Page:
Captions in the Hubble Space Telescope YouTube channel video Shedding New Light on the Whirlpool Galaxy say:
(visible) Along the dark dust lanes, bright pink nebulae are the birthplace of new stars.
(X-ray, lower energy) Before leaving these stellar nurseries, the most massive stars die in supernova explosions, which heat the surrounding gas to X-ray temperatures.
I'm not very familliar with star formation processes.
These might be considered as separate questions, but I've put them here together because they all refer to the same two sentences in this video, and it's likely that those familliar with nurseries, or wanting to know more about them, will have something to say or learn about all three.
- Do stars tend to leave "these stellar nurseries" after a while, and it's only the short lifetime of the most massive stars that keeps them from leaving before going supernova?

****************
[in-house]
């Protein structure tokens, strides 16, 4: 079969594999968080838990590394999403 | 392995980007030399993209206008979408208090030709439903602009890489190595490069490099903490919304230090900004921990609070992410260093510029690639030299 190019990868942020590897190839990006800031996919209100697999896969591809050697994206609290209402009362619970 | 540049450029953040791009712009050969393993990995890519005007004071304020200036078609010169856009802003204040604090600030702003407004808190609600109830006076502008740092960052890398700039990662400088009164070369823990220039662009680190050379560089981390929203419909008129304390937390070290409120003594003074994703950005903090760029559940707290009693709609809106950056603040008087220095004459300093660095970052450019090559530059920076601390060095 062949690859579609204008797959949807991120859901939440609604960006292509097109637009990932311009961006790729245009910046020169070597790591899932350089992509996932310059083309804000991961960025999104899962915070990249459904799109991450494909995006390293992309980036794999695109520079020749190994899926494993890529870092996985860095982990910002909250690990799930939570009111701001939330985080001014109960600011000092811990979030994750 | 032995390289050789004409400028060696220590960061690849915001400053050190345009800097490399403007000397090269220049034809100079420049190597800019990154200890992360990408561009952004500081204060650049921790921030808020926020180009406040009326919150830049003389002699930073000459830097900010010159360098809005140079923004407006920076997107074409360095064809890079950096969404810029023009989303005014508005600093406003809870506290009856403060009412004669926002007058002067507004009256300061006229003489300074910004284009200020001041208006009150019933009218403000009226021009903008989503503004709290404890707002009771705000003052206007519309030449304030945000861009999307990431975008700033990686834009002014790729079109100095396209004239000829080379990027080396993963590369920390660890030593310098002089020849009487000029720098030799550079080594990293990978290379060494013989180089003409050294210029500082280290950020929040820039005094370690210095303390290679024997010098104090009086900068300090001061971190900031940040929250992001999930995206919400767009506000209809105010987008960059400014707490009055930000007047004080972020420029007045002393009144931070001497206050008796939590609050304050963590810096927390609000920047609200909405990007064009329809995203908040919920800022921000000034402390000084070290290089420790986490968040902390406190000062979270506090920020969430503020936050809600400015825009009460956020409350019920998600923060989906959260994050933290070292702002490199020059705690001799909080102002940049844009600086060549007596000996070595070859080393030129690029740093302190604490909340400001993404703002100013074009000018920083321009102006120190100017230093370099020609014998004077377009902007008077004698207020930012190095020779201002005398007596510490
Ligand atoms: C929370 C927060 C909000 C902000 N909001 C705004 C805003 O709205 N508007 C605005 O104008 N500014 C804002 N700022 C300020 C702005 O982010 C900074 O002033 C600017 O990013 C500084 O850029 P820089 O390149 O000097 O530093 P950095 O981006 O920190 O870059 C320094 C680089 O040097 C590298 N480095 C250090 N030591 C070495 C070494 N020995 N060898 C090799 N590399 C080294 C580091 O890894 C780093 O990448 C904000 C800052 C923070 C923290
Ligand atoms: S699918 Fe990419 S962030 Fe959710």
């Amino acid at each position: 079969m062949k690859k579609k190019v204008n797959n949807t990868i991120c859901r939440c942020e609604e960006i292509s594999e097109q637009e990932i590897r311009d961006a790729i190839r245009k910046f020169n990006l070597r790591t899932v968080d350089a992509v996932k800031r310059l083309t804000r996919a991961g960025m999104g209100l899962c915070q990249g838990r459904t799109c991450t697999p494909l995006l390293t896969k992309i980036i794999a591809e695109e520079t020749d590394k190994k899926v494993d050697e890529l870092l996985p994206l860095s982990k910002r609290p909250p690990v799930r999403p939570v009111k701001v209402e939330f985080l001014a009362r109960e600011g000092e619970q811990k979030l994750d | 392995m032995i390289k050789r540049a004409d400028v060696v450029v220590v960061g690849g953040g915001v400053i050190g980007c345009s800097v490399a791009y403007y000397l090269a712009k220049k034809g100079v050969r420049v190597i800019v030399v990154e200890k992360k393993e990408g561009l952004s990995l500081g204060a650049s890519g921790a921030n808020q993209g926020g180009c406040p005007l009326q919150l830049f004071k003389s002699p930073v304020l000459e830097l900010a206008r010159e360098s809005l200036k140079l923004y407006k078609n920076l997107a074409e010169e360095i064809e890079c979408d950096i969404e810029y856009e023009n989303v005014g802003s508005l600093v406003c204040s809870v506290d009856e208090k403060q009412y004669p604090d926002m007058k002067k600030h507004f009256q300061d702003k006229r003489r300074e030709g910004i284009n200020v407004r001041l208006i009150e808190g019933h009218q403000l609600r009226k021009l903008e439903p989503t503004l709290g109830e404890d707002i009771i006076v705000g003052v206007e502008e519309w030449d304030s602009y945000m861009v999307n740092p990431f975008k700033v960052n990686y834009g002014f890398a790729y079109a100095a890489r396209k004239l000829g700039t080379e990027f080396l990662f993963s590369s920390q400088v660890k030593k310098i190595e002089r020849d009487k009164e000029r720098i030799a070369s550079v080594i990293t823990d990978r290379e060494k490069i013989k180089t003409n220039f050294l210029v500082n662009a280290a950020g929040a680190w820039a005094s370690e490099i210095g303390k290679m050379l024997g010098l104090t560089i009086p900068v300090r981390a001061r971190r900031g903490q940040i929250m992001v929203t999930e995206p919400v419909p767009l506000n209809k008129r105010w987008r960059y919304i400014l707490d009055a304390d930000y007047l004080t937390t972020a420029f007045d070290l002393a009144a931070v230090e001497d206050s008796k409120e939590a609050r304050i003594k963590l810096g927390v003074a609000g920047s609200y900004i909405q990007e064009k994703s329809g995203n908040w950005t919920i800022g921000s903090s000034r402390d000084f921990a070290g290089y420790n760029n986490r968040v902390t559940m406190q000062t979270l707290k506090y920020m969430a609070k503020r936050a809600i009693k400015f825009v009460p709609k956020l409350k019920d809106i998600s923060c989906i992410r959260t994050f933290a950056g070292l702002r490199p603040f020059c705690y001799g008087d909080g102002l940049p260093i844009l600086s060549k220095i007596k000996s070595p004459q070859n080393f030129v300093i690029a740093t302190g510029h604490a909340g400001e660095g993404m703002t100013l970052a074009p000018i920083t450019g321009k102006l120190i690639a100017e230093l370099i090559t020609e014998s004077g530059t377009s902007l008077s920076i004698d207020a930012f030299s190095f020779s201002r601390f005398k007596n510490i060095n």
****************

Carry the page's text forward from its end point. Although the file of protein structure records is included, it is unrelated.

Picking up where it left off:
- What impact does the heating of surrounding gas to X-ray temperatures have on the formation and evolution of other stars within a given "nursery"?
- Are there really such things as spatially well defined "nurseries"? Are they distinct and roughly countable, or is this a subjective popular term? Can one point to something and say "this little blob here at x, y, z in the spiral arm of the Whirlpool Galaxy, it's a classic nursery"?